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. 2009 Aug;37(8):1554-63.
doi: 10.1177/0363546509332257. Epub 2009 Mar 31.

Collagen-platelet Composites Improve the Biomechanical Properties of Healing Anterior Cruciate Ligament Grafts in a Porcine Model

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Free PMC article

Collagen-platelet Composites Improve the Biomechanical Properties of Healing Anterior Cruciate Ligament Grafts in a Porcine Model

Braden C Fleming et al. Am J Sports Med. .
Free PMC article

Abstract

Background: The outcome of anterior cruciate ligament (ACL) reconstruction is variable, and many patients have increased joint laxity postoperatively.

Hypothesis: Placement of a collagen-platelet composite (CPC) around the graft at the time of ACL reconstruction decreases postoperative knee laxity and improves the structural properties of the graft compared with standard ACL reconstruction.

Study design: Controlled laboratory study.

Methods: Thirteen immature pigs underwent unilateral ACL reconstruction with a bone-patellar tendon-bone allograft. In 6 pigs, a standard allograft was used to reconstruct the ACL. In 7 pigs, a CPC was placed around the allograft. After 15 weeks of healing, the animals were euthanized, and the anterior-posterior (AP) knee laxity and structural properties of the graft were measured. Qualitative histology of the grafts was also performed.

Results: The AP laxity values of the reconstructed knees, normalized to the contralateral control, were significantly reduced by 28% and 57% at 60 degrees and 90 degrees of knee flexion, respectively, with the addition of CPC (P < .001). Significant improvements in the graft structural properties were also found; the normalized yield (P = .044) and maximum failure loads (P = .025) of the CPC group were 60% higher than the standard ACL-reconstructed group. Although cellular and vessel infiltration were observed in the grafts of both groups, regions of necrosis were present only in the standard ACL-reconstructed group.

Conclusion: These data demonstrate that the application of CPC at the time of ACL reconstruction improves the structural properties of the graft and reduces early AP knee laxity in the porcine model after 15 weeks of healing.

Clinical relevance: Application of a CPC to an ACL graft at the time of surgery decreased knee laxity and increased the structural properties of the graft after 15 weeks of healing.

Figures

Figure 1
Figure 1
Schematic of standard ACL reconstruction (ACLR; Top) and enhanced ACL reconstruction with the CPC (E-ACLR; Bottom) is shown. A collagen sleeve was threaded over the graft and infiltrated with autologous 5X platelet-rich plasma to form the CPC.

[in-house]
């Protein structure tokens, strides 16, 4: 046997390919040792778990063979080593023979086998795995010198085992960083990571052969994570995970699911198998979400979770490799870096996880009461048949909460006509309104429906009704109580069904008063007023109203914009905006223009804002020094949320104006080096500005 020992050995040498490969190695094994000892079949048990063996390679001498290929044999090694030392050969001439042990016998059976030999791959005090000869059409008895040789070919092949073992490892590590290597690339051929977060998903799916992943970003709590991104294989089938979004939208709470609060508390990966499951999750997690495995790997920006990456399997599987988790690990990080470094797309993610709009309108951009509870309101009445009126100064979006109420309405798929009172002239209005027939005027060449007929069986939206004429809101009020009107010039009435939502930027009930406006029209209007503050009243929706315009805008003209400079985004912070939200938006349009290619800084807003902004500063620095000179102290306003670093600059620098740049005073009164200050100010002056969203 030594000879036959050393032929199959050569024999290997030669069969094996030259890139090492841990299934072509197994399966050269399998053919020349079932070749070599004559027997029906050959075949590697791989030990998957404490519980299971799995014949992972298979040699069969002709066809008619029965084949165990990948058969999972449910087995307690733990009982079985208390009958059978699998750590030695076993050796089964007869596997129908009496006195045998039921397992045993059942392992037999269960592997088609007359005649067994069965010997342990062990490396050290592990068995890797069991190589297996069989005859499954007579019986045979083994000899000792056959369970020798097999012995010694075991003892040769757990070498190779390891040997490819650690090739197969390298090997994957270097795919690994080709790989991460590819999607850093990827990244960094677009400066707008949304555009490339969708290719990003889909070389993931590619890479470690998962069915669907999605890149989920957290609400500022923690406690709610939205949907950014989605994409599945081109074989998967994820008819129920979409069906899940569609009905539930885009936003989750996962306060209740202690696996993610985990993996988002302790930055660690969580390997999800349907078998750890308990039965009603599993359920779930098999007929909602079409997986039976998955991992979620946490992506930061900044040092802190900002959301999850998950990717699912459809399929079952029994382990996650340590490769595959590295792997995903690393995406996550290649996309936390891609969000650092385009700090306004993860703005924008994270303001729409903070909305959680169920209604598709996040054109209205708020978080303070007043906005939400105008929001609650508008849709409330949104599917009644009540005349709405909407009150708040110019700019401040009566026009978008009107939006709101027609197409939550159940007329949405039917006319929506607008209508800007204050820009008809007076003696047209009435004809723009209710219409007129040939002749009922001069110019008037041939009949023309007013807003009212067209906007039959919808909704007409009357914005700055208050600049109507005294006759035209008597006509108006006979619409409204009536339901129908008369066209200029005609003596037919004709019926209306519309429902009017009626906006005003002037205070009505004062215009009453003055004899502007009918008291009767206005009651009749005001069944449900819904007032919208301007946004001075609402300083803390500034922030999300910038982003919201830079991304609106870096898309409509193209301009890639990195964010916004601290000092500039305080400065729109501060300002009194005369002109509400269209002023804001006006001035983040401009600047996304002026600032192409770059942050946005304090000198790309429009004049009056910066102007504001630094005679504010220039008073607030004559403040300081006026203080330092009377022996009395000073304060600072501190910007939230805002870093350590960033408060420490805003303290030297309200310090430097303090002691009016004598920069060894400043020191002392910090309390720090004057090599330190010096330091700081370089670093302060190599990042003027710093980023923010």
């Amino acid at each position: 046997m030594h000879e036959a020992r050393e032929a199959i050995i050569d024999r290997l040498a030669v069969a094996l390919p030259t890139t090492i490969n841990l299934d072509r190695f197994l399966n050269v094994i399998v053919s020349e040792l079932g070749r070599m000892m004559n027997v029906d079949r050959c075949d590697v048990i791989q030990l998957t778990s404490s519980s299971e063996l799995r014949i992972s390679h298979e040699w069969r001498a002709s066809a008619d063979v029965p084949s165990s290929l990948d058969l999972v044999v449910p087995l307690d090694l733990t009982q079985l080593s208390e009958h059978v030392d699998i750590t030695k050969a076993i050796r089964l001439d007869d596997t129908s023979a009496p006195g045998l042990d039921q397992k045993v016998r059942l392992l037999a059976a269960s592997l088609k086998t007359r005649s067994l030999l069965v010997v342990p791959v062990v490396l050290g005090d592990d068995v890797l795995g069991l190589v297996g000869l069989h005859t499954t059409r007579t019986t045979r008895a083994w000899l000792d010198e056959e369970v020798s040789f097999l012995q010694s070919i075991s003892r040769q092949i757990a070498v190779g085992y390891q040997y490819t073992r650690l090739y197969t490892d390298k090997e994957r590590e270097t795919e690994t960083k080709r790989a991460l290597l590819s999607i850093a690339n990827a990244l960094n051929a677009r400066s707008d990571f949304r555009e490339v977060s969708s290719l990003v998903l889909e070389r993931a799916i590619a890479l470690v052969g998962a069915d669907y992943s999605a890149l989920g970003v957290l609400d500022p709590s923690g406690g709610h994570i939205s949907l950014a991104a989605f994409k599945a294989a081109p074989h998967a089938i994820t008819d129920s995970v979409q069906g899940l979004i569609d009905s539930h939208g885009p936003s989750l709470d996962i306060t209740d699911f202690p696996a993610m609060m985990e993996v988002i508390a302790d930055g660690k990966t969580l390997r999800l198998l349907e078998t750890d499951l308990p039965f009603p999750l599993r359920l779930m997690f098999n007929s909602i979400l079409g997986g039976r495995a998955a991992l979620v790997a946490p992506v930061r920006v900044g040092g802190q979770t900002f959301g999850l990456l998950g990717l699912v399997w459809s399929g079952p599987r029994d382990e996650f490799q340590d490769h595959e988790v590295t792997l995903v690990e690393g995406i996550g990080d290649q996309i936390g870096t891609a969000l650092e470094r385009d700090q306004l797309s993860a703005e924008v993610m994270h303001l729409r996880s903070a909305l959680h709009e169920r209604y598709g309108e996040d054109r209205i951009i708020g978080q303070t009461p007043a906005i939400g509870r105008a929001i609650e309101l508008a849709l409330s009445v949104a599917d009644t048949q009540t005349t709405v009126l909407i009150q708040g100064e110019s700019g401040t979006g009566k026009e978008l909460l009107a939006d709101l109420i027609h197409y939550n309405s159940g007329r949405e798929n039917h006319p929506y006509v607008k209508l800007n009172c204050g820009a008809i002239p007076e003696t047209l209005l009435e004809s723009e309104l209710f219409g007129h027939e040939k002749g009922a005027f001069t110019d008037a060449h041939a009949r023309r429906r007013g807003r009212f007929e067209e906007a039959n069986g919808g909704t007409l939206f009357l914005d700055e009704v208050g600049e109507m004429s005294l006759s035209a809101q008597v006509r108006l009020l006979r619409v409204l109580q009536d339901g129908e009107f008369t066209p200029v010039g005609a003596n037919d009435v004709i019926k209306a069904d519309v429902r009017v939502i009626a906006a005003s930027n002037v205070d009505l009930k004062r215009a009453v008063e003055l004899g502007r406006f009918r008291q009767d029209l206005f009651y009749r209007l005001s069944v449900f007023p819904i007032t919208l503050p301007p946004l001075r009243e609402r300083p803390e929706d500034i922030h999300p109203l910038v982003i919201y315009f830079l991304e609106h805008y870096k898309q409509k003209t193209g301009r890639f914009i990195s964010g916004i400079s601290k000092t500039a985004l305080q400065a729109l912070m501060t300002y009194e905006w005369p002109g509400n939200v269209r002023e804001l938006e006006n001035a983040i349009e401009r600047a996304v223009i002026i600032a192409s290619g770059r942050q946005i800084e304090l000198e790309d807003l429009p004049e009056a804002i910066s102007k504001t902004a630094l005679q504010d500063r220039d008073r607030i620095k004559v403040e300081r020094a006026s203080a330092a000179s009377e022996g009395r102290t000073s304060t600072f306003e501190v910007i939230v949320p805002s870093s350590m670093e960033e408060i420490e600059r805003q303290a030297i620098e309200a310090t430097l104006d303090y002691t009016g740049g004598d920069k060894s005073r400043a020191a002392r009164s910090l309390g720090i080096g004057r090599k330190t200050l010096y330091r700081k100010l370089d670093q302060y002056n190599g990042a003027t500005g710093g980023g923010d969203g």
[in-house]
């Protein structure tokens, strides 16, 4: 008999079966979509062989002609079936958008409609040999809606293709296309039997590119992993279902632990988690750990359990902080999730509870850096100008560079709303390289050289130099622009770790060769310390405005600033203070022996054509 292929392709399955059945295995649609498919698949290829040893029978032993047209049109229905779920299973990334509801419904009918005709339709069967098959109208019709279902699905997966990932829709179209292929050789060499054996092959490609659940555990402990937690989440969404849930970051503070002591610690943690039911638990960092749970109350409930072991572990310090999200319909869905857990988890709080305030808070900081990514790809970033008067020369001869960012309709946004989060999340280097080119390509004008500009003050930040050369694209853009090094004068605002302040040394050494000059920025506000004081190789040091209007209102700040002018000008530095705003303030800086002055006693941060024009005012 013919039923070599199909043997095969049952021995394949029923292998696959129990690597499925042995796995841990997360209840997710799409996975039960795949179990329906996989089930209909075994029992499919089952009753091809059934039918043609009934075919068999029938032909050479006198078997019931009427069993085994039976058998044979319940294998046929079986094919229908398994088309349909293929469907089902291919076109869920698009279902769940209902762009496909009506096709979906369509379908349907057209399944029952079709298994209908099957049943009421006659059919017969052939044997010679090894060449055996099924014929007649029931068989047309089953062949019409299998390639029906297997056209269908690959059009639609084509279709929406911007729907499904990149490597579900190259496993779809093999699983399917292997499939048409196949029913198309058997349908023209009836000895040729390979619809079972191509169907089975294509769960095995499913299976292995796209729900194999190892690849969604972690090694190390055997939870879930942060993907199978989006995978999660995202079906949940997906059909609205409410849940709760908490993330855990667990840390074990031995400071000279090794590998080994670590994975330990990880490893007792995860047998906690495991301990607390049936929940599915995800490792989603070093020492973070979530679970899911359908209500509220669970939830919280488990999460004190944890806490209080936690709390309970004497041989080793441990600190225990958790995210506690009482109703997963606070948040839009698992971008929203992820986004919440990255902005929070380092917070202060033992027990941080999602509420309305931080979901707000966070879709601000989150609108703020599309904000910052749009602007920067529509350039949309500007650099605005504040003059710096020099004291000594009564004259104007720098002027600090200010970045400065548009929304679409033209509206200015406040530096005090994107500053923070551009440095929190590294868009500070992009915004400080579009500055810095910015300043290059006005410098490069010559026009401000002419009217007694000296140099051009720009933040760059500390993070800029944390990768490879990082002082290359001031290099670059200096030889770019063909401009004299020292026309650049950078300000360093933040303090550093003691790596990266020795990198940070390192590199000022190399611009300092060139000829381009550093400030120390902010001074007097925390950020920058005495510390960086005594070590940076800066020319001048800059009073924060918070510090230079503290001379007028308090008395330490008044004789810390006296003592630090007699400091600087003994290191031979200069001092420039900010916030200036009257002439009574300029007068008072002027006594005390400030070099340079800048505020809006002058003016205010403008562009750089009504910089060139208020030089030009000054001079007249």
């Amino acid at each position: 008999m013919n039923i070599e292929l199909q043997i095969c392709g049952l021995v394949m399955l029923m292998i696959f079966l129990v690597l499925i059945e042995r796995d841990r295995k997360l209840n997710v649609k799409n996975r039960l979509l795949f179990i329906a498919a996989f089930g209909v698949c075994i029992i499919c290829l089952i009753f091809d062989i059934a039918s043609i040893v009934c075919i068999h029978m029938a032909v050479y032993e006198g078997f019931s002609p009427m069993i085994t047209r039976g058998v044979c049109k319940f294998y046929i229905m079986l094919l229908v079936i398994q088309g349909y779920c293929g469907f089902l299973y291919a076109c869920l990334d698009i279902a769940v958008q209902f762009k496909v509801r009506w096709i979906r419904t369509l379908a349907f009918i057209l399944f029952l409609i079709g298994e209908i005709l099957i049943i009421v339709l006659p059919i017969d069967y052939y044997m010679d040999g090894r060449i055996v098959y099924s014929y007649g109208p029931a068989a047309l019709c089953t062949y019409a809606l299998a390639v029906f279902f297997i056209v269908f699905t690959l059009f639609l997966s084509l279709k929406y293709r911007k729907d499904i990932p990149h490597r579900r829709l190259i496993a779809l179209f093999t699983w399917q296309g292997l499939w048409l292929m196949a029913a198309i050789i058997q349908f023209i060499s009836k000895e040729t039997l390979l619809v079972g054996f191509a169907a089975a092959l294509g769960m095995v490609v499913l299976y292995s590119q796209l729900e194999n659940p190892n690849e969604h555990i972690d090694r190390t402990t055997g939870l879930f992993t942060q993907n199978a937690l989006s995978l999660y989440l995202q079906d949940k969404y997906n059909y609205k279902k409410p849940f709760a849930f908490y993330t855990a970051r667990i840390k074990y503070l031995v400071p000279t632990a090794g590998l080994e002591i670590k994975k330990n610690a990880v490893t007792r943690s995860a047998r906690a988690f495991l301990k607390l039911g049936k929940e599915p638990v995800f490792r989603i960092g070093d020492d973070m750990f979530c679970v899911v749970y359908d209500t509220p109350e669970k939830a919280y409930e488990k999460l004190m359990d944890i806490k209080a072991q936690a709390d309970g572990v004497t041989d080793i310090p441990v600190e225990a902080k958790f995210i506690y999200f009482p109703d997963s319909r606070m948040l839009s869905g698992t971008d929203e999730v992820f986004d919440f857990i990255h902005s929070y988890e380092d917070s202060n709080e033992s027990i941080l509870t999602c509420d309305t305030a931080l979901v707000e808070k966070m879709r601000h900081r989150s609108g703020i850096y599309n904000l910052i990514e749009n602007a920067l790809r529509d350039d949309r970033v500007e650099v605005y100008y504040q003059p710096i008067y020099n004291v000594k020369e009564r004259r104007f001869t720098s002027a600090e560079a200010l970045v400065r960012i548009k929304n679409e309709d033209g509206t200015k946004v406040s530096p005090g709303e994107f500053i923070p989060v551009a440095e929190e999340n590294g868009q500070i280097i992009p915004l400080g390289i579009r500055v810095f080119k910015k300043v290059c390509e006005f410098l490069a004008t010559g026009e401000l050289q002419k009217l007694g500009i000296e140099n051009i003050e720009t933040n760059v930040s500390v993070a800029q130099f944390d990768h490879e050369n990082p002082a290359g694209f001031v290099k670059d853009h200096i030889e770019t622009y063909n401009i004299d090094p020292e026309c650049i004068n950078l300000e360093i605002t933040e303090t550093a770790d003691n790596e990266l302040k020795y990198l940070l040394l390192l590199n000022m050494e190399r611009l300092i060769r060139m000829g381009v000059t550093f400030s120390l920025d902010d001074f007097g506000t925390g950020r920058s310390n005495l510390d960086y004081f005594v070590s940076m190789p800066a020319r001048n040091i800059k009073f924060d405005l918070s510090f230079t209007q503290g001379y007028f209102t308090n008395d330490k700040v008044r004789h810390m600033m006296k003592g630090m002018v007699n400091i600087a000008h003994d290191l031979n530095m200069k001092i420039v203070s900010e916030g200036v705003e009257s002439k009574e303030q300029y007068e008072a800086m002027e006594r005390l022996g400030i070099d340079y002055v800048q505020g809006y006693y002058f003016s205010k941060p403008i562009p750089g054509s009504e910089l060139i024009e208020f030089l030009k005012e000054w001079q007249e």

Figure 2
Figure 2
Schematics of the test fixtures used for AP laxity and tensile failure testing. For AP laxity testing (A), the knee flexion angle was prescribed, axial tibial rotation was constrained in the neutral position, and the translations in the coronal plane were unconstrained while the AP loads were prescribed. Figure 2A used with permission. For tensile testing (B), the knee flexion angle was initially set at 30°. The tibia was mounted to the base of the MTS via a sliding X-Y platform while the femur was unconstrained to rotations so that the specimen could seek its own position to ensure that the load was distributed over the entire graft cross section.
Figure 3
Figure 3
Load-displacement behavior of ACL-intact, ACL reconstruction enhanced with a CPC (E-ACLR) and standard ACL reconstruction (ACLR) groups demonstrating the improvement of the E-ACL graft, particularly in the functional loading region of the load-displacement curve. The error bars represent one standard error of the mean.
Figure 4
Figure 4
E-ACLR produced yield and maximum failure loads that were closer to that of the ACL. The structural properties are expressed as a percent of the ACL-intact contralateral control. A value of 100% indicates that the property is equal to that of the control. The error bars represent one standard deviation.
Figure 5
Figure 5
Histology of the ACLR (A, C) and E-ACLR (B, D) groups. Cellular repopulation of the allografts is seen in both the (5A) ACLR and (5B) E-ACLR groups, with vessels seen in both groups of grafts (black arrow, 5B). Central necrosis was found in the ACLR group (5C) but not in the E-ACLR grafts. A thick, vascular epiligamentous tissue was seen around the E-ACLR grafts, and vessels were actually noted to be extending from the hypercellular and hypervascular epiligamentous tissue into the graft substance (white arrow, 5D).

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